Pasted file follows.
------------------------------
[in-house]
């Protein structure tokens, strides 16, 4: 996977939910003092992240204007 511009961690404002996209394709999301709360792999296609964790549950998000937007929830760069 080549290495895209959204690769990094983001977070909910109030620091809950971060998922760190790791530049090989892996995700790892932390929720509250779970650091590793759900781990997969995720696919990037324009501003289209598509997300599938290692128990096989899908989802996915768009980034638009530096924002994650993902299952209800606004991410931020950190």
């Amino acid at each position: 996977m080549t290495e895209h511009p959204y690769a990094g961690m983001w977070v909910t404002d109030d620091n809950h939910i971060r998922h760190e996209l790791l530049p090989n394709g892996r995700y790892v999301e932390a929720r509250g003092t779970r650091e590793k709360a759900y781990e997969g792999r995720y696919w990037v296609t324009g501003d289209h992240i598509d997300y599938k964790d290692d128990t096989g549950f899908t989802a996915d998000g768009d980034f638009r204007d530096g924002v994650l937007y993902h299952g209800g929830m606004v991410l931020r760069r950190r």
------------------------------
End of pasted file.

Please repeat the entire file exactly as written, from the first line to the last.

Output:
[in-house]
């Protein structure tokens, strides 16, 4: 996977939910003092992240204007 511009961690404002996209394709999301709360792999296609964790549950998000937007929830760069 080549290495895209959204690769990094983001977070909910109030620091809950971060998922760190790791530049090989892996995700790892932390929720509250779970650091590793759900781990997969995720696919990037324009501003289209598509997300599938290692128990096989899908989802996915768009980034638009530096924002994650993902299952209800606004991410931020950190």
């Amino acid at each position: 996977m080549t290495e895209h511009p959204y690769a990094g961690m983001w977070v909910t404002d109030d620091n809950h939910i971060r998922h760190e996209l790791l530049p090989n394709g892996r995700y790892v999301e932390a929720r509250g003092t779970r650091e590793k709360a759900y781990e997969g792999r995720y696919w990037v296609t324009g501003d289209h992240i598509d997300y599938k964790d290692d128990t096989g549950f899908t989802a996915d998000g768009d980034f638009r204007d530096g924002v994650l937007y993902h299952g209800g929830m606004v991410l931020r760069r950190r």